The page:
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The effect of trade policy reforms on labour markets: evidence from India

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  • Uma Karmbhampati
  • Pravin Krishna
  • Devashish Mitra

Abstract

This paper investigates the labour market impact of the 1991 trade reforms in India using a detailed panel data set on firms in five different import competing industries. We have two main results. First, we find only a small and insignificant effect of the reforms on employment - overall and in each of the five import competing industries. Second, we investigate the relationship between labour demand and mark-ups and find that there is a significant negative relationship between mark-ups and the demand for labour - overall and in four of the five industries studied. This provides evidential support for 'pro-competitive' effects of trade reforms on labour markets as suggested by the theory: trade liberalization increases the demand elasticity perceived by firms and induces them to reduce mark-ups and increase their output, thus (in direct contradiction to the predictions of competitive models of trade) inducing an increase in the demand for labour which may at least partially offset the reduction in labour demand caused by other factors.

Suggested Citation

  • Uma Karmbhampati & Pravin Krishna & Devashish Mitra, 1997. "The effect of trade policy reforms on labour markets: evidence from India," The Journal of International Trade & Economic Development, Taylor & Francis Journals, vol. 6(2), pages 287-297.
  • Handle: RePEc:taf:jitecd:v:6:y:1997:i:2:p:287-297
    DOI: 10.1080/09638199700000017
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    Citations

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    Cited by:

    1. Paolo Epifani, 2003. "Trade liberalization, Firm Performances and Labor Market Outcomes in the Developing World, what Can We Learn From Micro-Level Data?," Rivista italiana degli economisti, Società editrice il Mulino, issue 3, pages 455-486.
    2. Bushra Yasmin & Aliya H. Khan, 2011. "Trade Openness: New Evidence for Labor-Demand Elasticity in Pakistan's Manufacturing Sector," Lahore Journal of Economics, Department of Economics, The Lahore School of Economics, vol. 16(2), pages 55-85, Jul-Dec.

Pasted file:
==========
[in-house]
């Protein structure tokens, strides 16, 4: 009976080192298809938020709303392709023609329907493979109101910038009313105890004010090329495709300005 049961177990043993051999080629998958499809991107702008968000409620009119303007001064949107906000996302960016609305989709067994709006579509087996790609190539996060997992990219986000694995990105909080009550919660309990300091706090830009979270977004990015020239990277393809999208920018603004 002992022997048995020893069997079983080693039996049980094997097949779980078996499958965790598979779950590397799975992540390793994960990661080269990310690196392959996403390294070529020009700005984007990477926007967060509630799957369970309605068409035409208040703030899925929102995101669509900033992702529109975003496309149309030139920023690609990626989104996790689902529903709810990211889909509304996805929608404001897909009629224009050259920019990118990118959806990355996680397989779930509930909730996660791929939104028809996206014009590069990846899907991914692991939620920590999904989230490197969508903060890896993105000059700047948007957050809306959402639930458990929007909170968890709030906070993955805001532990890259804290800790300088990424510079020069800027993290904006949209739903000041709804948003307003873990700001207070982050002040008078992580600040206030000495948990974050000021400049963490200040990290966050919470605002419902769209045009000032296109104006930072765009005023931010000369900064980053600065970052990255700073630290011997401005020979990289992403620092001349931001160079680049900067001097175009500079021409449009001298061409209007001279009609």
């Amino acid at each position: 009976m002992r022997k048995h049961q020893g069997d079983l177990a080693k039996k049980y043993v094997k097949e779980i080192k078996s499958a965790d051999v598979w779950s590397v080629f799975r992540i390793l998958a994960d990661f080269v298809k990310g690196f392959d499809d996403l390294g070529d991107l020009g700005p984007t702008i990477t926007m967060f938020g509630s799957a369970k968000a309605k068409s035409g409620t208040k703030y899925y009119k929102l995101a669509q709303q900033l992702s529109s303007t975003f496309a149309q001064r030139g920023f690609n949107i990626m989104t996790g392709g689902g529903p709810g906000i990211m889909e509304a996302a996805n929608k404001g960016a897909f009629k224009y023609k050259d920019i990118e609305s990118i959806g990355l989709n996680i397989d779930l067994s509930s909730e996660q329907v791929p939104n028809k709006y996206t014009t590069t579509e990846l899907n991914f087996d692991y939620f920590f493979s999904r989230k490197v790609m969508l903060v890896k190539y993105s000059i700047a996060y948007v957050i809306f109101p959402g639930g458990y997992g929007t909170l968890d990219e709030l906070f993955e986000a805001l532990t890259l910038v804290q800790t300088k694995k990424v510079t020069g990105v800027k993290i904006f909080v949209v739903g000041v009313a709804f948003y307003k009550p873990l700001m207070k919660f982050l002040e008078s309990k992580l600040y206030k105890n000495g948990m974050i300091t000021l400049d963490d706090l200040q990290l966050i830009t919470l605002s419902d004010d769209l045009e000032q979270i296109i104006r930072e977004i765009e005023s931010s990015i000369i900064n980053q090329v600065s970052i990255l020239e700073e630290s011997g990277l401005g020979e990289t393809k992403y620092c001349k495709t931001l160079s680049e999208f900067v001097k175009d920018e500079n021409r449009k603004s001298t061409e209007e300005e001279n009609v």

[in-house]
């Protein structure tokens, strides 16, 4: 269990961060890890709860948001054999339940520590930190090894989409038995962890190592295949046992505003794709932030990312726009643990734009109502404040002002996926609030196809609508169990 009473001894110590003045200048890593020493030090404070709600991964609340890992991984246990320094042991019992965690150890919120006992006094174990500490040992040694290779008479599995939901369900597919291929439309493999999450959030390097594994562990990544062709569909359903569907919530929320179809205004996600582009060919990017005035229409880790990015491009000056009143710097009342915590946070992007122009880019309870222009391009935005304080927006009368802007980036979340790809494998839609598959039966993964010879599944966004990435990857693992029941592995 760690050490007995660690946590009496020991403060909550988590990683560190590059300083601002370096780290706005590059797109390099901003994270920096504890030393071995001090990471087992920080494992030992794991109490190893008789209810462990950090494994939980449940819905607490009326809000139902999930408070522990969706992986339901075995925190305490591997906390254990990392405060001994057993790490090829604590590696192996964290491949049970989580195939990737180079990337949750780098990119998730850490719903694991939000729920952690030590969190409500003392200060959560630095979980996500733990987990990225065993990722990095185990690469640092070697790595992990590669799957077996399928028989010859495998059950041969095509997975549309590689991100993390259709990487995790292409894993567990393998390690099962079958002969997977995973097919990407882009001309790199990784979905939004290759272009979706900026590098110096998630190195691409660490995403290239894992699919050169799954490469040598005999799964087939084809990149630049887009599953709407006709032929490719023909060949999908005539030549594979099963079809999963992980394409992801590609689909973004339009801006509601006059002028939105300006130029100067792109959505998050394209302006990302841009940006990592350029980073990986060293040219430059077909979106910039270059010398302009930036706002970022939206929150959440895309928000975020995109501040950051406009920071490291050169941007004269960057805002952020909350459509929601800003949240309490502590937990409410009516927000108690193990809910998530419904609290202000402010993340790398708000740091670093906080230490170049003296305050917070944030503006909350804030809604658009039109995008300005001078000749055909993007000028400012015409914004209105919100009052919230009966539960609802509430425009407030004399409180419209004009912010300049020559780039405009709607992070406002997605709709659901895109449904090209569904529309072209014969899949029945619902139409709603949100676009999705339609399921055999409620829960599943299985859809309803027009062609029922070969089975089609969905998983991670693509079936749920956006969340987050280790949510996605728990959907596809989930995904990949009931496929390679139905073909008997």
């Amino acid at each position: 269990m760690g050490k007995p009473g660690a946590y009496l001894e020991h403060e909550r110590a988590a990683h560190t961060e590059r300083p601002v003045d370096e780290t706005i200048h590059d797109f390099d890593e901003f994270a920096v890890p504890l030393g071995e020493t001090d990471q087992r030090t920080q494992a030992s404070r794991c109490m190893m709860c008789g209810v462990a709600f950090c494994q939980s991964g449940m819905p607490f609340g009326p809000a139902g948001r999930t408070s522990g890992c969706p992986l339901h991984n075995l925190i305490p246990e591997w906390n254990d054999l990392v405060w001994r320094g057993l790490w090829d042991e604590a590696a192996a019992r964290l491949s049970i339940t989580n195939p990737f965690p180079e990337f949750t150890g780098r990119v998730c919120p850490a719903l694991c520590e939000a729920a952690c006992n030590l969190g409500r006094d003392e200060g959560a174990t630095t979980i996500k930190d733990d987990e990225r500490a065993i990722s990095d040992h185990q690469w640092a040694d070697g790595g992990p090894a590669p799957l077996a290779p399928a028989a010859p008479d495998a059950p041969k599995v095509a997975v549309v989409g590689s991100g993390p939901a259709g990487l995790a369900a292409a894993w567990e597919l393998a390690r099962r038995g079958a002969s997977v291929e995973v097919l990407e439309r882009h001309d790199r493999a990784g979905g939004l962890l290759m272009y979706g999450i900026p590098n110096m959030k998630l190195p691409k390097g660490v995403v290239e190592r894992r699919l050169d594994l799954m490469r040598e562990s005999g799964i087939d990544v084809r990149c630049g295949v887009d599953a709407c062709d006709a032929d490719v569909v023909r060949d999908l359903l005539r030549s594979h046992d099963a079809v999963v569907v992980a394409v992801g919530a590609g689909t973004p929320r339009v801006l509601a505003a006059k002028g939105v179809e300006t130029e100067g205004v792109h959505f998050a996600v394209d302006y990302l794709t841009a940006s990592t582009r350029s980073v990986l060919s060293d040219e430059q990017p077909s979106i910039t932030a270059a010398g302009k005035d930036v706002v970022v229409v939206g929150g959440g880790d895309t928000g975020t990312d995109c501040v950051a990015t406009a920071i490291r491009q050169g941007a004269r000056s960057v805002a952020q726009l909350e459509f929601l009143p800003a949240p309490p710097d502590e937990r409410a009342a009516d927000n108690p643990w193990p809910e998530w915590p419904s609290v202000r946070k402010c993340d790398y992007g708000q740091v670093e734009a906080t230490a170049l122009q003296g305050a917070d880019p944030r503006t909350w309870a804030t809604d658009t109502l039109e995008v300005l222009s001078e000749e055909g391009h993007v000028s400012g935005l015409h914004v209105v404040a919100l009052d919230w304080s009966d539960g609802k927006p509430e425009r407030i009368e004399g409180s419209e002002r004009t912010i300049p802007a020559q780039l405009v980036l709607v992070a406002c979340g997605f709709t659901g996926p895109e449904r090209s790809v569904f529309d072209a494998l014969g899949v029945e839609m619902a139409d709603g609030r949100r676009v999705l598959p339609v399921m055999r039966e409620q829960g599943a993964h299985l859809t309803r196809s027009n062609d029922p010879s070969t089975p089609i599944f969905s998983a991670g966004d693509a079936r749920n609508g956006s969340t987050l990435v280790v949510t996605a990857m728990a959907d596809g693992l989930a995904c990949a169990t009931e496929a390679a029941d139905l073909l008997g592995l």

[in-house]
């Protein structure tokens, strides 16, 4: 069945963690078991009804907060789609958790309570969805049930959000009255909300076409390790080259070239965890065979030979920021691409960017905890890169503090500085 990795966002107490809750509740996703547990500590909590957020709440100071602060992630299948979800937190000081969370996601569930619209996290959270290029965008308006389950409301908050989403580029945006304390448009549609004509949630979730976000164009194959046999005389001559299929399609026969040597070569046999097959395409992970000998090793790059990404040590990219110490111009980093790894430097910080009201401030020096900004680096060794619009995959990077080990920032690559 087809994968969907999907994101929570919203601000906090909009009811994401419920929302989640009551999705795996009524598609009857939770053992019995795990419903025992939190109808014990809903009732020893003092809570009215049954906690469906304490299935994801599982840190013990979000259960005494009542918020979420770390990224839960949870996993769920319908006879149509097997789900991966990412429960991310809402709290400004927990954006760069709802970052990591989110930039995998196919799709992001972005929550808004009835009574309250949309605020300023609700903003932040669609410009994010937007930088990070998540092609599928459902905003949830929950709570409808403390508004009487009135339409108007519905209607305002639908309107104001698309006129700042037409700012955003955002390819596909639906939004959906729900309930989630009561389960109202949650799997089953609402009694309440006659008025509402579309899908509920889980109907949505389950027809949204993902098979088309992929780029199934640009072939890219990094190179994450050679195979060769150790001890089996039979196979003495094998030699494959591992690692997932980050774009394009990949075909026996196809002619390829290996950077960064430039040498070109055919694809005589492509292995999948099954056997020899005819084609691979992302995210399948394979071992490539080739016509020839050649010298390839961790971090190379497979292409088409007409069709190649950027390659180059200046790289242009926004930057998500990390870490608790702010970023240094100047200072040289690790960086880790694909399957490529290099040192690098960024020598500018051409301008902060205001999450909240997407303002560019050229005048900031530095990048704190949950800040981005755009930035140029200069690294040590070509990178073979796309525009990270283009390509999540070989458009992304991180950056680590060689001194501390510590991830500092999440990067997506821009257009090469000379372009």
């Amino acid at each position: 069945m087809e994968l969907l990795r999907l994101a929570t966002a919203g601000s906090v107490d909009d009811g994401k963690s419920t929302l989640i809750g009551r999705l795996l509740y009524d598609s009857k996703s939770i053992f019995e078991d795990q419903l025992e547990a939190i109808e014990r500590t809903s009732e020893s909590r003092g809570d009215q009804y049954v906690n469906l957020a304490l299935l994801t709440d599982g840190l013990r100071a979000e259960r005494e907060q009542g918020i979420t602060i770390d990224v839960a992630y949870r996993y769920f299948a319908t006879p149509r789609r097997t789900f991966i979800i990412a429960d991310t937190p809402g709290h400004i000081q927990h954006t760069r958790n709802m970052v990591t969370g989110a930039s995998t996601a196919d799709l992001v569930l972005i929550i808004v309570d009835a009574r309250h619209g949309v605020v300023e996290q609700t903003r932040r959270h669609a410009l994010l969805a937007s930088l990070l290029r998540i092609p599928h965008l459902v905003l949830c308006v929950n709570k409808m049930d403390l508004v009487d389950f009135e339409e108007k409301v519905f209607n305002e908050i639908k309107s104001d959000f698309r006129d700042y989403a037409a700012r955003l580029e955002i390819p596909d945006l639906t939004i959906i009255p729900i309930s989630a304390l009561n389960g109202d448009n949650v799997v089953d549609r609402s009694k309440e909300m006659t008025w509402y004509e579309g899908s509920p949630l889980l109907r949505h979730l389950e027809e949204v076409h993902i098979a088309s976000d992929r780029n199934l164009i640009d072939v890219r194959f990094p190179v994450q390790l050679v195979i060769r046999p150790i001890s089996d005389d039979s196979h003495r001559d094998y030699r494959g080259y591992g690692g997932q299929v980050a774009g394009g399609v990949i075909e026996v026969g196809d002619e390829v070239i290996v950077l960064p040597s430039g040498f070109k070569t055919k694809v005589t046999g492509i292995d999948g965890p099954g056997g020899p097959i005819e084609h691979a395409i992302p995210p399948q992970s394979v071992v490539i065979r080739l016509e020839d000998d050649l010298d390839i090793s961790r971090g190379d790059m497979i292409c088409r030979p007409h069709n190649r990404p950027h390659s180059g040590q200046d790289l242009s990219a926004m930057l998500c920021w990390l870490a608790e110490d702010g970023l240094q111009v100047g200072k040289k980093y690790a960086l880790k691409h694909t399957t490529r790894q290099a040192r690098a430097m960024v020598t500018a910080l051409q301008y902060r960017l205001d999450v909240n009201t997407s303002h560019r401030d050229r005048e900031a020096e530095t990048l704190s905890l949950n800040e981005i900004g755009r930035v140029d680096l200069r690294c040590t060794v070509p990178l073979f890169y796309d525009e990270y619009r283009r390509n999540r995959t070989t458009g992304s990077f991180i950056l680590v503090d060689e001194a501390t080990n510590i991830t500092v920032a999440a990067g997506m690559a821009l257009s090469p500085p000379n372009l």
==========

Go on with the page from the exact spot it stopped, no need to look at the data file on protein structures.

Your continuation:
3. Rana Hasan, 2001. "The Impact of Trade and Labor Market Regulations on Employment and Wages: Evidence from Developing Countries," Economics Study Area Working Papers 32, East-West Center, Economics Study Area.
    4. Bushra Yasmin & Aliya H. Khan, 2005. "Trade Liberalisation and Labour Demand Elasticities: Empirical Evidence for Pakistan," The Pakistan Development Review, Pakistan Institute of Development Economics, vol. 44(4), pages 1067-1089.
    5. Johannes Fedderke & Yongcheol Shin & Prabhat Vaze, 2003. "Trade, Technology and Wage Inequality in the South African Manufacturing Sectors," ESE Discussion Papers 106, Edinburgh School of Economics, University of Edinburgh.
    6. Rana Hasan & Lan Chen, 2003. "Trade and Workers: Evidence from the Philippines," Economics Study Area Working Papers 61, East-West Center, Economics Study Area.
    7. Amitava K. Dutt & J. Mohan Rao, 2000. "Globalization and its Social Discontents: The Case of India," SCEPA working paper series. SCEPA's main areas of research are macroeconomic policy, inequality and poverty, and globalization. 2000-06, Schwartz Center for Economic Policy Analysis (SCEPA), The New School.
    8. Devashish Mitra, 2001. "Trade Liberalization, Labor Markets and Imperfect Competition," Economics Study Area Working Papers 29, East-West Center, Economics Study Area.
    9. Haouas, Ilham & Yagoubi, Mahmoud, 2004. "Trade Liberalization and Labor-Demand Elasticities: Empirical Evidence from Tunisia," IZA Discussion Papers 1084, Institute for the Study of Labor (IZA).
    10. Krishna, Pravin & Mitra, Devashish & Chinoy, Sajjid, 2001. "Trade liberalization and labor demand elasticities: evidence from Turkey," Journal of International Economics, Elsevier, vol. 55(2), pages 391-409, December.
    11. Ilham Haouas & Mahmoud Yagoubi, 2004. "Trade liberalization and demand labor elasticities : evidence from Tunisia," Documents de travail 94, Groupe d'Economie du Développement de l'Université Montesquieu Bordeaux IV.

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